Flame of Hope lights up Dubai as countdown to Special Olympics continues

Torch bearers visited some of the emirate's most famous landmarks, including Burj Al Arab and Burj Khalifa

The Flame of Hope tour is taking in all seven emirates before the Special Olympics World Games, but it has been many months in the making for one proud participant.

Sherrie Eadie was part of the convoy of athletes and law enforcement officers, known as the Guardians of the Flame, who carried the Olympic torch through some of Dubai’s landmarks yesterday, starting at Burj Al Arab in Jumeirah, before calling in to Quranic Park, Miracle Gardens, Kite Beach, La Mer and then Global Village.

The torch route also took in the world’s tallest building, the Burj Khalifa.

Eadie, who is from Sydney, Australia, was amazed by the support she and her fellow runners received during their journey, which will end at the opening ceremony of the Games in Abu Dhabi on Thursday.

“I knew all about the Special Olympics, so my family is very proud I am involved,” said Eadie, who has an intellectual disability.

“I’ve been training for eight months to prepare for the 35 kilometres of running we are doing.”

Clocking up the hours in the heat of an Australian summer helped Eadie prepare for the challenge, and she welcomed the unusually cool climate of the UAE.

Like many of her fellow athletes and torch bearers, Eadie has been enthusiastically posting photos of her experiences on social media during the 10-day torch tour.

Eadie was told in March by the Special Olympics committee she would be taking part in the torch run across the UAE.

“My dad actually set me up, and surprised me with the news,” she said. “He said he had a meeting at home and wanted to see me there. It was then he told me the good news.

“The energy of the tour has been amazing, with big crowds during our last run on Friday.”

Another torchbearer with a special reason for taking part is team leader Kristine Crosman from Massachusetts, in the US.

Crosman was inspired to get involved after her severely disabled daughter trained as a young athlete, before her death at the age of nine.

“It is a different world to be a part of and everyone who is involved has their own reason for wanting to be here,” said Crosman, who has been involved in the two previous Games in Los Angeles and Graz, Austria.

“It can bring out emotions, but usually the sad times are turned around pretty quickly when you speak to others who are here.

“It reminds me of my daughter, Kailyn, as she connected me to this world before she passed.

“It is sad, but the support helps and hearing other athletes’ stories is inspiring.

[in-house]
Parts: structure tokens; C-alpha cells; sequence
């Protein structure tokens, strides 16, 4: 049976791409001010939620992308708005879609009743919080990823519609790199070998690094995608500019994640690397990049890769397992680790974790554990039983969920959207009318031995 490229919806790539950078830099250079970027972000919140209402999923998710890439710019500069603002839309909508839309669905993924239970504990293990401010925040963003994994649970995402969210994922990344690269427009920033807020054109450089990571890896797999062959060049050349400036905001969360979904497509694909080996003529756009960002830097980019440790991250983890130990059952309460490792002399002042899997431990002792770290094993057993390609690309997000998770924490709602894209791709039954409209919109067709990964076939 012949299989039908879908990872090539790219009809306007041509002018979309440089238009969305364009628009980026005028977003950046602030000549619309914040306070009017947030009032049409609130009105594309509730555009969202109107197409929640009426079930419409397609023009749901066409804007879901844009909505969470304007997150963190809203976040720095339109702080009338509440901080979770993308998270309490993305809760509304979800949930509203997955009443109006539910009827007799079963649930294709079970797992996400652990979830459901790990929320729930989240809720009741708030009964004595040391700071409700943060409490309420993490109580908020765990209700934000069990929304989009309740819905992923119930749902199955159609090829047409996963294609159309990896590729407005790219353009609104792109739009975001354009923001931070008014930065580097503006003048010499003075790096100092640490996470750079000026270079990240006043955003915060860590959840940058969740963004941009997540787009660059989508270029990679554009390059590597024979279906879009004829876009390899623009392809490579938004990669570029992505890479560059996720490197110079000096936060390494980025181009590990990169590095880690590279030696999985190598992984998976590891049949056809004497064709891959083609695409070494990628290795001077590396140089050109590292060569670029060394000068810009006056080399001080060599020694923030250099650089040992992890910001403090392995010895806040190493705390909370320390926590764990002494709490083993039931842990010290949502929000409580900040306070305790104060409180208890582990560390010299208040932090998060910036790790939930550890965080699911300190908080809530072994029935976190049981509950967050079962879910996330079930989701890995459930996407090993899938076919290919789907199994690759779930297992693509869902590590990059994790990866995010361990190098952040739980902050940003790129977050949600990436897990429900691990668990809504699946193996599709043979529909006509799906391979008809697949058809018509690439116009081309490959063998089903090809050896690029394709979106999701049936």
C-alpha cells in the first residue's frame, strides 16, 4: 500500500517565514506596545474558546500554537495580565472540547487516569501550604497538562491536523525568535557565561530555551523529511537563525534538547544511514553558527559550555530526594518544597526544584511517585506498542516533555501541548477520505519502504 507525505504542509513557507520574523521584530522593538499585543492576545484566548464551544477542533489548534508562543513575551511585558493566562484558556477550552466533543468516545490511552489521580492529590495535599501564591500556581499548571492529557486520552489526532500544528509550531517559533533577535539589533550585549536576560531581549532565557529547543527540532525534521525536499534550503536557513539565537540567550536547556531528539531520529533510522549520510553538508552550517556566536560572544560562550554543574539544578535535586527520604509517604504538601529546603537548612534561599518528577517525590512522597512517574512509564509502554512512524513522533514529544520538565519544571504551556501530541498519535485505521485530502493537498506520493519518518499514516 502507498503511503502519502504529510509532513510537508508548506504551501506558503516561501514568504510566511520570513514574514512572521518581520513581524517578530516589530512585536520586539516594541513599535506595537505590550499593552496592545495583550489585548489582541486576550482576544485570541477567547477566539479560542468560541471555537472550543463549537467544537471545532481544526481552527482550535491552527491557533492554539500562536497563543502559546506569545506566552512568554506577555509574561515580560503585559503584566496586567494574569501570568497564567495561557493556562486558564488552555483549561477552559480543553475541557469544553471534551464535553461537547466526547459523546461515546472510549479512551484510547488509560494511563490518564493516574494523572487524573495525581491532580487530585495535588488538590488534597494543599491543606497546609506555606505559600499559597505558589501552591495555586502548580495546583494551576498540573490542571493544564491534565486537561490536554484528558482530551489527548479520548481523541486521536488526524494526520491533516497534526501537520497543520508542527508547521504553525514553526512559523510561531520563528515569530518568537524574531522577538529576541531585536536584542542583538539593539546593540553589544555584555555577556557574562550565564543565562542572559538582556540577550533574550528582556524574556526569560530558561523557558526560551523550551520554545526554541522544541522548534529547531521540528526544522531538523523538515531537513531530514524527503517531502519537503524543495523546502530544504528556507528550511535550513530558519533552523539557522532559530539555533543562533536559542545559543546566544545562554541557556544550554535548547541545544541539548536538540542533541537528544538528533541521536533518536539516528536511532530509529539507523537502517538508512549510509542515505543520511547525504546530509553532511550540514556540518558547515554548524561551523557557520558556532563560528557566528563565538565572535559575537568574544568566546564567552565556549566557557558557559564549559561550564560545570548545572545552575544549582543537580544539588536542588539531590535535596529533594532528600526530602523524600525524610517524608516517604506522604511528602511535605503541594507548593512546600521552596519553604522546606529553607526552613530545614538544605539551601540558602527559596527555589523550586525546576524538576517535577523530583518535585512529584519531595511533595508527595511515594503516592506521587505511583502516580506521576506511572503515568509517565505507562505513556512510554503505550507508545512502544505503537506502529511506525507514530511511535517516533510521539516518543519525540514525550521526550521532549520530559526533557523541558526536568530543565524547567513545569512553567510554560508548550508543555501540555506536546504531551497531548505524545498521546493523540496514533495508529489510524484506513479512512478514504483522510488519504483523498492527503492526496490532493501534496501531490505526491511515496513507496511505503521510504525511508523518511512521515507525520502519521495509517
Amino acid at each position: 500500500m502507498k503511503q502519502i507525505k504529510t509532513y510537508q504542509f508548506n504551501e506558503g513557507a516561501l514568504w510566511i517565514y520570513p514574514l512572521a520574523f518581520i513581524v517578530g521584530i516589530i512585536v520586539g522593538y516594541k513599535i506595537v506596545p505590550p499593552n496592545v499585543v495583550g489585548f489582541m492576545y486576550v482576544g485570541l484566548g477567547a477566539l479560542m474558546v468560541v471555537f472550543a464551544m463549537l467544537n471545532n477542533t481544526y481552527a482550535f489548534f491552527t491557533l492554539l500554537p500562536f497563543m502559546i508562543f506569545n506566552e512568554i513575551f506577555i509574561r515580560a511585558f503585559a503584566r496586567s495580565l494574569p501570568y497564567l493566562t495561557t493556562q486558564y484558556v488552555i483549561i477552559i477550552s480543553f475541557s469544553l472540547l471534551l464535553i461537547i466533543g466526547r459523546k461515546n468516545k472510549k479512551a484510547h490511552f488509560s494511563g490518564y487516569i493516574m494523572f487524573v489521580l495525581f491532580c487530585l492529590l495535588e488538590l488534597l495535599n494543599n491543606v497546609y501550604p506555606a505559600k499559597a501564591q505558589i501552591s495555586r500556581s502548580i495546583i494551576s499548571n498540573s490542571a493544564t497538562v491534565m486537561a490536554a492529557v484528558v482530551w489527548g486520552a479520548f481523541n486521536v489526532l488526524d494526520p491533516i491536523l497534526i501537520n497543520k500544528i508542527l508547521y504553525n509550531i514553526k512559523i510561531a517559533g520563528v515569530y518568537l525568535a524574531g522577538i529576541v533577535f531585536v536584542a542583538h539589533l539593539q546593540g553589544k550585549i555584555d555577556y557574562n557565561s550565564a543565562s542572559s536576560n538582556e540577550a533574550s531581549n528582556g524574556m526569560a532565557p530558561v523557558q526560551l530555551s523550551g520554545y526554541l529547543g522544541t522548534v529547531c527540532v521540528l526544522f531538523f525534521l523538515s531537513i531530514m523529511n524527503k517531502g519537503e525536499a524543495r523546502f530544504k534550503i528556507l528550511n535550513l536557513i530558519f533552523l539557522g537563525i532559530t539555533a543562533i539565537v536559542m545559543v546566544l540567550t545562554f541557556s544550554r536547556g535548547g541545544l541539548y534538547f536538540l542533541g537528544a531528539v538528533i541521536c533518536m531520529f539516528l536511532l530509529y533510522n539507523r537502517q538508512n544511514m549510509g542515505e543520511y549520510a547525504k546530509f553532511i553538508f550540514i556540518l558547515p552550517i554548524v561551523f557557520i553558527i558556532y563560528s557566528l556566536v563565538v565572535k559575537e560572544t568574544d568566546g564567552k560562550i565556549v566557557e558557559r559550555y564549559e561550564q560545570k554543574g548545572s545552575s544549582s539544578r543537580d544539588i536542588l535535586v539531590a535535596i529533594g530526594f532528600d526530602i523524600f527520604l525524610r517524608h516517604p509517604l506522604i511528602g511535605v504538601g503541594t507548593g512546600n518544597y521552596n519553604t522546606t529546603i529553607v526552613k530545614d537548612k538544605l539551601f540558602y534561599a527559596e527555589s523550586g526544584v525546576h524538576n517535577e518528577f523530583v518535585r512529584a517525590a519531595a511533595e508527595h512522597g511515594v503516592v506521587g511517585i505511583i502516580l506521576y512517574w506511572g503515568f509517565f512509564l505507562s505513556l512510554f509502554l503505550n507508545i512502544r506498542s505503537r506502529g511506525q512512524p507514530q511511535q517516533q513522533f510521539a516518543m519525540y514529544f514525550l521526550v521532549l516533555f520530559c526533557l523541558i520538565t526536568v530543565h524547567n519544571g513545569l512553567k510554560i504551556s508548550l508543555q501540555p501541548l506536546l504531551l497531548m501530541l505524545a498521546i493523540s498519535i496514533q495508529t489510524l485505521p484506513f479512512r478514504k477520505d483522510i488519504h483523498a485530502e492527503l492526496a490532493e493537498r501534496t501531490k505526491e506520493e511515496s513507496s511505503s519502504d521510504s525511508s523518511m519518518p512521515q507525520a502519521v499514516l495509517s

“It takes a special person to do this, as most people would not want to be volunteering their time for these kind of events.”

Kailyn was born with half a brain and spent her life in a wheelchair. She could not speak and was blind.

“When we watched Kailyn throwing, and hitting like any other competitor as a young athlete, we realised what an amazing event this was,” said Crosman, a policewoman who has raised about $150,000 (Dh550,000) for good causes.

“It gives us a little comfort and healing for having lost our daughter so suddenly. Seeing these people overcome their challenges gives us great hope.”

The Law Enforcement Torch Run – called the Flame of Hope run for the Abu Dhabi Games – was first staged in Wichita, Kansas ahead of the 1981 Special Olympics.

It is the movement’s largest fundraising event, with police, correction officers, volunteers and other law-enforcement professionals collectively raising almost $620m for good causes.

First Sergeant Shaikhah Al Shamsi, 26, from Abu Dhabi, is an Emirati law enforcement officer chosen as a Guardian of the Flame for the torch tour.

“It is a mission we have been chosen for, and the people we have seen along the way have been very supportive,” she said.

“Everyone has been so welcoming, and it has been good to meet other colleagues in law enforcement from around the world.

“It is a big honour to have this amazing event in our country, and to be a Guardian of the Flame,” said Al Shamsi. Other law enforcement officers carrying the torch are representing America the US, Canada, South America and East Asia - with eight men and two women from the UAE.

The flame arrived in Dubai after stopping over in Sharjah on Friday.

The torch will be carried through Dubai again today, before travelling to Al Ain on Monday, Al Dhafra on Tuesday and Abu Dhabi on Wednesday, on the eve of the Games.

The Games will feature more than 7,500 athletes representing 192 countries and will be the biggest in the 51 year history of the event.

Updated: March 9, 2019 09:55 PM


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